Getting immunization shots for yourself and your children ought to be the easiest health care decision you ever make. But clearly, it's not an easy choice for everyone in our community. Tracking the number of adults who have all their shots up to date is difficult. But according to the Indiana State Department of Health's 2019 rate assessments, only 60% of children ages 19 months to 35 months old have completed the series of recommended immunizations.
“I don't get it,” said Dr. Deborah McMahan, the Allen County health commissioner, referring to the ongoing fear of and resistance to vaccines. All that worry is wasted energy that could be directed to other health care challenges.
“We should have 100% compliance,” she said. “It's a luxury only First World countries would turn down.”
In an interview Tuesday, she noted that other countries are struggling with polio and measles outbreaks, and “in Indiana, we're seeing increases in vaccine-preventable diseases.”
Vaccines, despite the whispering campaigns, are safe.
“They are thoroughly studied,” McMahan said. “Nothing is more studied.” Yet some still fear to get them, or decide to ignore the schedules for children's shots recommended by the U.S. Centers for Disease Control Advisory Committee on Immunization.
“Parents are delaying schedules, picking and choosing,” McMahan said. “There are reasons children should get certain shots at certain ages. Dragging it out is really going against the best medical advice.”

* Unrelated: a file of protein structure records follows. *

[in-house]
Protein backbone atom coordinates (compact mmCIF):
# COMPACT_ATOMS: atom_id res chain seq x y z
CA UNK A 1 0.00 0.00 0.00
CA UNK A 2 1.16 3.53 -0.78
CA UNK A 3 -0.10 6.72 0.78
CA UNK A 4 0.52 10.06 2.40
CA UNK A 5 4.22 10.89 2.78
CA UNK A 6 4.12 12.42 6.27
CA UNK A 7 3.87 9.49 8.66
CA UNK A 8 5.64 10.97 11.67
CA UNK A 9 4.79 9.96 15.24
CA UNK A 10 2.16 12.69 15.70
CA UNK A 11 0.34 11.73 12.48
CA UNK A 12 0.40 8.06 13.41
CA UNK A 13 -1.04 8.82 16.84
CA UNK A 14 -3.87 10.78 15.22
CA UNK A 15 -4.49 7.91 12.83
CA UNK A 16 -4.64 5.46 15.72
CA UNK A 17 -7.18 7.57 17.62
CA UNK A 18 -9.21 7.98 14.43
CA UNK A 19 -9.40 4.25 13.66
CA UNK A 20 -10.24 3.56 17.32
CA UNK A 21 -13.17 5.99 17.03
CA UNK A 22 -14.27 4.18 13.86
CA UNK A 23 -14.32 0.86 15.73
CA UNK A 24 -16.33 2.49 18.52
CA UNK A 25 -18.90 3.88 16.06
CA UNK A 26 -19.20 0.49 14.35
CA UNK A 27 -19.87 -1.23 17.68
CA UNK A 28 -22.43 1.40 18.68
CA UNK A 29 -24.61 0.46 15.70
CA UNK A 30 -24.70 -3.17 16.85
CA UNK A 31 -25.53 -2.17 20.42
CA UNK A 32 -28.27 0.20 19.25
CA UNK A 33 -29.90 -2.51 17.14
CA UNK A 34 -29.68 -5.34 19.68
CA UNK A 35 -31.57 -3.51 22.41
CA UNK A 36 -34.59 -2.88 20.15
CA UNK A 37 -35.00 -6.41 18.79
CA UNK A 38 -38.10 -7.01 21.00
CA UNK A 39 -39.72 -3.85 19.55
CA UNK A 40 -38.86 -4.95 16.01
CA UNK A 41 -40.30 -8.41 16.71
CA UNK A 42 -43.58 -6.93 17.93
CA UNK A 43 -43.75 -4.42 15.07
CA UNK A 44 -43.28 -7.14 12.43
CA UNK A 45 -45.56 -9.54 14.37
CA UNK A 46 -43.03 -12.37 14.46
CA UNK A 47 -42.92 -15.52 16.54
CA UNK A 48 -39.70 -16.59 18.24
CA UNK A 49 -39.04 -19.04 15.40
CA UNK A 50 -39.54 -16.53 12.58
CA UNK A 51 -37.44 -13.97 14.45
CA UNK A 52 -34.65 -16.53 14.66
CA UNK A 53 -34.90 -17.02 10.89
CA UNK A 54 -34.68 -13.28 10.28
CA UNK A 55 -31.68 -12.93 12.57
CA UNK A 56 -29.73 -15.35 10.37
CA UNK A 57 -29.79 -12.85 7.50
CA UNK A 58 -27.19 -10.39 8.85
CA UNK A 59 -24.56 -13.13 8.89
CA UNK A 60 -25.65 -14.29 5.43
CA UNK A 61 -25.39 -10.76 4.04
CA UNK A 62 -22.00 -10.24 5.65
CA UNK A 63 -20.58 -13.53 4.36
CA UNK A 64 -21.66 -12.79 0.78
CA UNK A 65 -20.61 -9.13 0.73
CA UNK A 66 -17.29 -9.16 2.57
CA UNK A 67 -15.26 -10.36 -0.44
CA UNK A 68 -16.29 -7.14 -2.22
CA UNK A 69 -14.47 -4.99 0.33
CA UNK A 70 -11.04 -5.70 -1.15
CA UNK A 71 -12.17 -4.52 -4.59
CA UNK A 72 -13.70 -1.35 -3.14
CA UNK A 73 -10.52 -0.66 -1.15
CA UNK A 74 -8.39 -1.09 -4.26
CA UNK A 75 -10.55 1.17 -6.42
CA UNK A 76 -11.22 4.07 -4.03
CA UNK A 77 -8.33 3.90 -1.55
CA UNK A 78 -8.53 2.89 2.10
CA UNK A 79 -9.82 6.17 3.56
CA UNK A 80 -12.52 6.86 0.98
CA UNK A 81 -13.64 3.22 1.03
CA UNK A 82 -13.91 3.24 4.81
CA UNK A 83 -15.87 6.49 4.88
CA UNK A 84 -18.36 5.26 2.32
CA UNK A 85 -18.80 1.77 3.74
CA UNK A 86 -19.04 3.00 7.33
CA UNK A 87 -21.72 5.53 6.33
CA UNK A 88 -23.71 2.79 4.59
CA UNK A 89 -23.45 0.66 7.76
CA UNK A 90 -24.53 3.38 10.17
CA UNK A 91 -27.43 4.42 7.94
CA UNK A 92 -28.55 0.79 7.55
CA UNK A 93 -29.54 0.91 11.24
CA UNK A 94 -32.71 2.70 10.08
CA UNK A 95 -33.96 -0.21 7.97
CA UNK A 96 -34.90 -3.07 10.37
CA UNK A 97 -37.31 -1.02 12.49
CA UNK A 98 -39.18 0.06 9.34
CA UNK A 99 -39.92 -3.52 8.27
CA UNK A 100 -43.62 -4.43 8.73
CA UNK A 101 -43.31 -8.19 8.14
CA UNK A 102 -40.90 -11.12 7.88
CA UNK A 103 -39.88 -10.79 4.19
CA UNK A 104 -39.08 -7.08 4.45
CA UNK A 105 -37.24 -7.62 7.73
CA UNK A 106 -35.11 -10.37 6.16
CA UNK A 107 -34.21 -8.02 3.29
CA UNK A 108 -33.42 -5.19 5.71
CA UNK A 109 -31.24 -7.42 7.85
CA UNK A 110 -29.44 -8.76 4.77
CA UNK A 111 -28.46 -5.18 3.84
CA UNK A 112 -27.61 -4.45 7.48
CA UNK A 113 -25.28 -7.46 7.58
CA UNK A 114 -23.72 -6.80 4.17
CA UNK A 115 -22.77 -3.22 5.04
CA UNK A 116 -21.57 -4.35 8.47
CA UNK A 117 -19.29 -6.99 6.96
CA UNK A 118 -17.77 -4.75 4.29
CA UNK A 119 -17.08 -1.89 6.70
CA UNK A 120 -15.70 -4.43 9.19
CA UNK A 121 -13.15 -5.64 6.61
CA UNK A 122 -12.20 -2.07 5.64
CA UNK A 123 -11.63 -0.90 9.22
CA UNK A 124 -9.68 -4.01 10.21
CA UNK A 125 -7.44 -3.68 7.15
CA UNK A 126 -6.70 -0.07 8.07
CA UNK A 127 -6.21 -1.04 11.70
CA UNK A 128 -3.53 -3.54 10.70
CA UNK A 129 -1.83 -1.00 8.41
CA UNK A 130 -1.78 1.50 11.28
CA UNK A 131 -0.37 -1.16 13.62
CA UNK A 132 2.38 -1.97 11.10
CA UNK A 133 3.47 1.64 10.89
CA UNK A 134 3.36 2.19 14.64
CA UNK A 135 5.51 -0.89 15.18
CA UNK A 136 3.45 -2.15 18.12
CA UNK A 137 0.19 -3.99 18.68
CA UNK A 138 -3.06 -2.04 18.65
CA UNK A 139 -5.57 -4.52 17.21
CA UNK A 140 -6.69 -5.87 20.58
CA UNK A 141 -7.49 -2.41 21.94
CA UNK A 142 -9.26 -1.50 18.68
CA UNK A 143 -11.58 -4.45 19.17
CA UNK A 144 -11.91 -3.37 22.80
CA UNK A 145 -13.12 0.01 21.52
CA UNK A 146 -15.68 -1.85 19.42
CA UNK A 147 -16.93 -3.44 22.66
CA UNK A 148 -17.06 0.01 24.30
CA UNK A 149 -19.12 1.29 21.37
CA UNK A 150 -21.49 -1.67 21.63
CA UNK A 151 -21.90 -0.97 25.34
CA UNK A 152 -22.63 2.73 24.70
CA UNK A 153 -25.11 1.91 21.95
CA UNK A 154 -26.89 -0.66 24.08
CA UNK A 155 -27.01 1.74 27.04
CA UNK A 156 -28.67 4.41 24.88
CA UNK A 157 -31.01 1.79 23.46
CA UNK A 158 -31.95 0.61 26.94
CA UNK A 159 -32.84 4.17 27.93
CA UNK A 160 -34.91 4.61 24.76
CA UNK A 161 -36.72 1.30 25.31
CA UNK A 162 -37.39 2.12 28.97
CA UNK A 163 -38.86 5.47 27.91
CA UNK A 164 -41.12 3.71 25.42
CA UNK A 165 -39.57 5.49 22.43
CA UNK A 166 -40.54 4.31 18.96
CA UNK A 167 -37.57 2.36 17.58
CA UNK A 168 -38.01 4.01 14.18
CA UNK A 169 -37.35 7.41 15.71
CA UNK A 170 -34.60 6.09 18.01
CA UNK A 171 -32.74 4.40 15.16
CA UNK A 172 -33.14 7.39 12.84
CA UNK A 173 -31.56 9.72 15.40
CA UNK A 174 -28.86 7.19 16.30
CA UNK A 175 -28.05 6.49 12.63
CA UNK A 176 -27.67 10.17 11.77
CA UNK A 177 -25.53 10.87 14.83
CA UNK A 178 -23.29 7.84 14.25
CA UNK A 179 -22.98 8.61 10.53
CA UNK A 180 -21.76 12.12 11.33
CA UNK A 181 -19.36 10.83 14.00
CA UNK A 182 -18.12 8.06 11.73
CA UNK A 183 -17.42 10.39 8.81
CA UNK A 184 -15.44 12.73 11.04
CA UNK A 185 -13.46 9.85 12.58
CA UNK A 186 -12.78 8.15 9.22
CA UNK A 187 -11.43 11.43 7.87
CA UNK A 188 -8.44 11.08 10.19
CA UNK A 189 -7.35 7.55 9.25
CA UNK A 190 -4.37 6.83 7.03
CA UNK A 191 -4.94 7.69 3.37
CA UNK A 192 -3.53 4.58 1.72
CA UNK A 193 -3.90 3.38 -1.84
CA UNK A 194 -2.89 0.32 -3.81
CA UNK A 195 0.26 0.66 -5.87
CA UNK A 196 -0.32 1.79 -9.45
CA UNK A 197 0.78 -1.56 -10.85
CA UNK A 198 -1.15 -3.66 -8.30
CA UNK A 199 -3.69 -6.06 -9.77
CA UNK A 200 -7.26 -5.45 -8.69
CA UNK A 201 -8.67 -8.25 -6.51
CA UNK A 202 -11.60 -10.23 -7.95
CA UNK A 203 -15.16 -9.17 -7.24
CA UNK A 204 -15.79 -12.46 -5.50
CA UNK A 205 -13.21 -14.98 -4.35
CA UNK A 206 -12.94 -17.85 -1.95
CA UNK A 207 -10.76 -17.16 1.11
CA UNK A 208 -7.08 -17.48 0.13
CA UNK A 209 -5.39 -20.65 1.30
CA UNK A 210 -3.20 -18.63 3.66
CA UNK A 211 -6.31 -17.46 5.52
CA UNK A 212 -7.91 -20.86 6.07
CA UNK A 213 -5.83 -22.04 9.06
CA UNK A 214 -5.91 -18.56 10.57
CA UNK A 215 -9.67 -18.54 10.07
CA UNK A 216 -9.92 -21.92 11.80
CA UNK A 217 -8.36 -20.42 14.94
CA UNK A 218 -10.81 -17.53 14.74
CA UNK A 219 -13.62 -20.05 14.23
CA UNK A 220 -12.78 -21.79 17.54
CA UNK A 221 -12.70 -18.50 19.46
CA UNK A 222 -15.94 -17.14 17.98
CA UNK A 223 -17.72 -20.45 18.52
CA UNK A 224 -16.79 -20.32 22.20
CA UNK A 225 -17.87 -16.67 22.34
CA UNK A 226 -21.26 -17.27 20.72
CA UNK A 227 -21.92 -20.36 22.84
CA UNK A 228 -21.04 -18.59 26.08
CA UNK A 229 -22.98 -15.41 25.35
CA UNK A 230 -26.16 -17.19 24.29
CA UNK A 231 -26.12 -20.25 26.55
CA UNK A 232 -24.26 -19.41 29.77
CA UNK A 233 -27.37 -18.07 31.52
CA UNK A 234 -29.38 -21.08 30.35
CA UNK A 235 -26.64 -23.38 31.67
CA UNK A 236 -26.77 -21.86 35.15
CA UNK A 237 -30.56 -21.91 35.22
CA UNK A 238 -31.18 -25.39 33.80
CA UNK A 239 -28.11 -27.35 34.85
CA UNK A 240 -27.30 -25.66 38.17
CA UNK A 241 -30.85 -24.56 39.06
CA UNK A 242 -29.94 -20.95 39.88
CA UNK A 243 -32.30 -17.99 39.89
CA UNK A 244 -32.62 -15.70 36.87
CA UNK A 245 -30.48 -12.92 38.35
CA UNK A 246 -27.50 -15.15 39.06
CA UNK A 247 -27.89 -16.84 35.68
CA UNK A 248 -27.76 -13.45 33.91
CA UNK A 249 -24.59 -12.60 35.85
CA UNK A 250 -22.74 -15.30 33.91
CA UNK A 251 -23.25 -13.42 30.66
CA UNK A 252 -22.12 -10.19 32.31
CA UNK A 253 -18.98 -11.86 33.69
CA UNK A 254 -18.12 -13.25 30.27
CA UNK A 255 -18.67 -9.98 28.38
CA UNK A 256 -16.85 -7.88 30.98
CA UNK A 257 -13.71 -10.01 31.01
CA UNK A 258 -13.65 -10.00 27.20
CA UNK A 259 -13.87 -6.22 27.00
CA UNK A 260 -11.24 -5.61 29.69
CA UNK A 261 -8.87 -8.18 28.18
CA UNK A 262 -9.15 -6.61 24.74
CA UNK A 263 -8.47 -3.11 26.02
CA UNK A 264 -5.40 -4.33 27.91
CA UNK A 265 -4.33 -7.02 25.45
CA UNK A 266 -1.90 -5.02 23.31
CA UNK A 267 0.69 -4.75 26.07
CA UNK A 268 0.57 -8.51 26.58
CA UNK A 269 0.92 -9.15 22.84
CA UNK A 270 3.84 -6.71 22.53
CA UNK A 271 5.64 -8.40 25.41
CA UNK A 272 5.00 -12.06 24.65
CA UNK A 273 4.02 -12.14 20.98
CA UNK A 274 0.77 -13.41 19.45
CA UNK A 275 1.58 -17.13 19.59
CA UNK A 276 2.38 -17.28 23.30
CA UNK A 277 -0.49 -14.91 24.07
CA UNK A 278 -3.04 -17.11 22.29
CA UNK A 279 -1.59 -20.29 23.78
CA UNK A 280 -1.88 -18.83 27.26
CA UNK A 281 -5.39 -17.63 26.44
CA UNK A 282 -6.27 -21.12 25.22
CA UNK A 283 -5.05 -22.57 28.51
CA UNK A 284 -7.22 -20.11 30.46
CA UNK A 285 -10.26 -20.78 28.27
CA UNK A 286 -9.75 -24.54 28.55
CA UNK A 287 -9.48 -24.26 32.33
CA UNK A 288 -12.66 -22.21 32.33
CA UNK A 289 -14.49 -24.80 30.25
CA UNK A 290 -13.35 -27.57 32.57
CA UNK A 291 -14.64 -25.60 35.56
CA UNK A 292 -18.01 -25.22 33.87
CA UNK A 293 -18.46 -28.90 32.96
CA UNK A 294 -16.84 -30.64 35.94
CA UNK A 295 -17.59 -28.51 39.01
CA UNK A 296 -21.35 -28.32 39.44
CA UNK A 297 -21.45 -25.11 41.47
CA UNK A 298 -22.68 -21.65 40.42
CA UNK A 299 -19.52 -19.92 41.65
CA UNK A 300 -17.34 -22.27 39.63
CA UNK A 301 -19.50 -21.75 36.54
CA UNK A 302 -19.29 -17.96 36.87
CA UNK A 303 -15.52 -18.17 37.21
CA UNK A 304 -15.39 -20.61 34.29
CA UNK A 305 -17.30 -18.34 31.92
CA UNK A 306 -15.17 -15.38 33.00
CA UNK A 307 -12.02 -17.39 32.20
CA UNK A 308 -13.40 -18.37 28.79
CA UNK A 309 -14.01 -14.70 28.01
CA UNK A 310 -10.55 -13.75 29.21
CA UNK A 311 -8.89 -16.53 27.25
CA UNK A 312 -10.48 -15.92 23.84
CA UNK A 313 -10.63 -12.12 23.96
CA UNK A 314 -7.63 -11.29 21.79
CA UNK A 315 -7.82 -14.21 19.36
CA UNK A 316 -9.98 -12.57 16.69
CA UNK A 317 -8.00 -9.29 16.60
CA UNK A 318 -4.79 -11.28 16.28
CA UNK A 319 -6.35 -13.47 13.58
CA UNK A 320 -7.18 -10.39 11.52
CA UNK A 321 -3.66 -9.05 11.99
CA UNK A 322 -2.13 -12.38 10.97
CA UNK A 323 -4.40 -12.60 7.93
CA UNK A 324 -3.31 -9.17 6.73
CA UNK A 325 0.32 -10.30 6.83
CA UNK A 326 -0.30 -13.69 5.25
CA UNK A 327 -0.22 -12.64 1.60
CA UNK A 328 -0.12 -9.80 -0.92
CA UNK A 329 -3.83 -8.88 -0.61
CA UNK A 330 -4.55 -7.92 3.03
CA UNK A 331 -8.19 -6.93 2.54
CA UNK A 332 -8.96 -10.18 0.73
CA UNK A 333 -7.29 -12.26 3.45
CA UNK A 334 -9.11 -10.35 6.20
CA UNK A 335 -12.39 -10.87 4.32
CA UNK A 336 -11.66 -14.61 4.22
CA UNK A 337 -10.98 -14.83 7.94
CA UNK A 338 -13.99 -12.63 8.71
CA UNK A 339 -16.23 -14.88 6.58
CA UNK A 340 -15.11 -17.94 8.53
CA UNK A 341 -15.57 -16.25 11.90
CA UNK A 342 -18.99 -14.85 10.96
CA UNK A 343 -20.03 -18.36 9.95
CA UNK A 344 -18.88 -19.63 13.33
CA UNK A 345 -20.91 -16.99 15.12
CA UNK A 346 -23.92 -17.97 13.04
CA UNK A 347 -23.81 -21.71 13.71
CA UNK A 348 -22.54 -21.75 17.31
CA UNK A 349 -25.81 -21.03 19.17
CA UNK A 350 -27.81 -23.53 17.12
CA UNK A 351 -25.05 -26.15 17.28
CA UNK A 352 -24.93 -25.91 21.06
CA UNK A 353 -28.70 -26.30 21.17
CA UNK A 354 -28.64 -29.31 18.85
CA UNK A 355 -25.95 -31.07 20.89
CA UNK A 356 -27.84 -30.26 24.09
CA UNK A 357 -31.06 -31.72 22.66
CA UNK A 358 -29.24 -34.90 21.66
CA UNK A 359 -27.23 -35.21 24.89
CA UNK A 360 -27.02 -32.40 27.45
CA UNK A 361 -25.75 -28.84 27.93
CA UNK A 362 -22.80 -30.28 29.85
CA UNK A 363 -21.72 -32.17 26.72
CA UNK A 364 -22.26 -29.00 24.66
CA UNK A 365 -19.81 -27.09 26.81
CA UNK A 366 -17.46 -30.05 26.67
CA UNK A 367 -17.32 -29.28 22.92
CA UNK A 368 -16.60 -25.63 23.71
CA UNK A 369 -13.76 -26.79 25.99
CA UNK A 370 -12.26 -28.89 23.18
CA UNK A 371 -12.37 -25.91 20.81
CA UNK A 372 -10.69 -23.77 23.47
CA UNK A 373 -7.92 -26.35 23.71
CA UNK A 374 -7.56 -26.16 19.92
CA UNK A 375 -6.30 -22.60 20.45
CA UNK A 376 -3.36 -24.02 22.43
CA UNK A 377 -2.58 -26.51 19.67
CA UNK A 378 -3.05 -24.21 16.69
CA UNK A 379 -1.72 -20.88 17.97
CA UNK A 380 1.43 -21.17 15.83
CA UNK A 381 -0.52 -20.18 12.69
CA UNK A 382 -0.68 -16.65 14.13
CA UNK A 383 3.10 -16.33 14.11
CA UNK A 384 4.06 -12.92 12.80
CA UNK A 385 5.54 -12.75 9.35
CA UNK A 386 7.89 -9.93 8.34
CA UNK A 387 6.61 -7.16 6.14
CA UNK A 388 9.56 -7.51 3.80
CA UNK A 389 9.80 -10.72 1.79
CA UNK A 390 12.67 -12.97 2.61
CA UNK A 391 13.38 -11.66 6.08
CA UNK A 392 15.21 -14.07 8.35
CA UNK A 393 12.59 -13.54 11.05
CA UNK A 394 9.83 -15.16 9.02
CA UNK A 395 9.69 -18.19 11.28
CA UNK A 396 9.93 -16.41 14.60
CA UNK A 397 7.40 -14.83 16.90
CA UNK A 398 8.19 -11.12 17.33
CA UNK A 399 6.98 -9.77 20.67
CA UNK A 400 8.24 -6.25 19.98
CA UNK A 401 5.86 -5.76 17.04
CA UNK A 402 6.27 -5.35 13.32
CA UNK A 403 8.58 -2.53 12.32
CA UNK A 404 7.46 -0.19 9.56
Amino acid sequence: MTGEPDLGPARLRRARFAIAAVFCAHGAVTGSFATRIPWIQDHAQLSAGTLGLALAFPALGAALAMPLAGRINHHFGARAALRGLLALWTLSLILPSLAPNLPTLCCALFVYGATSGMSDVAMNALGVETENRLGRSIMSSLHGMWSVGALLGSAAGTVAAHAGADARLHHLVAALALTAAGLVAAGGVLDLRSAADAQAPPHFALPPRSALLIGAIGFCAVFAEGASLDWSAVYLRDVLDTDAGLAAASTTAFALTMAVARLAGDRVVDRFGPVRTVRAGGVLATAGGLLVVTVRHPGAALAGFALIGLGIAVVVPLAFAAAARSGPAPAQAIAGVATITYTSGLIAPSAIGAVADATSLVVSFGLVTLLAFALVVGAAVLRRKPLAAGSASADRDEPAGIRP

“It's not just (that) vaccinations are safe,” said Greg Perigo, vice chair of the board of Super Shot, which provides immunizations to children who are Medicaid-eligible, uninsured or underinsured, as well as uninsured or underinsured adults. “It's also educating people on the dangers of diseases” that have been controlled through immunizations. “I don't want to see those days come back.”
“There's a lot of work we need to do locally to raise the immunization rates,” said Connie Heflin, executive director of Super Shot. Bolstered by a grant from the Auburn-based James Foundation, Super Shot, while continuing its work in providing immunizations, is going to be working harder to get information out about the efficacy and safety of shots, Perigo said.
“Social media have allowed for a rise in conspiracy theories,” he said. “Organizations like Super Shot make it an inherent part of our mission to counter that when we can. We do intend to do more outreach.”
McMahan has been talking with state health officials about the possibility of a local study to determine why so many people fear immunizations despite the mountain of evidence that they're safe and effective.
Pharmacies for adult patients, doctor's offices, the Health Department, Super Shot for low-income families – there are plenty of places in Allen County where adults and their children can obtain the vaccinations they need. “Short of giving them at Starbucks and McDonald's, I don't know what else you can do,” McMahan said.
An easy first step: This year's flu vaccines will be available within weeks. Early indicators from Australia, McMahan said, are that this year's viruses may be particularly unpleasant. Ignore the internet trolls and get your shot as soon as it's available.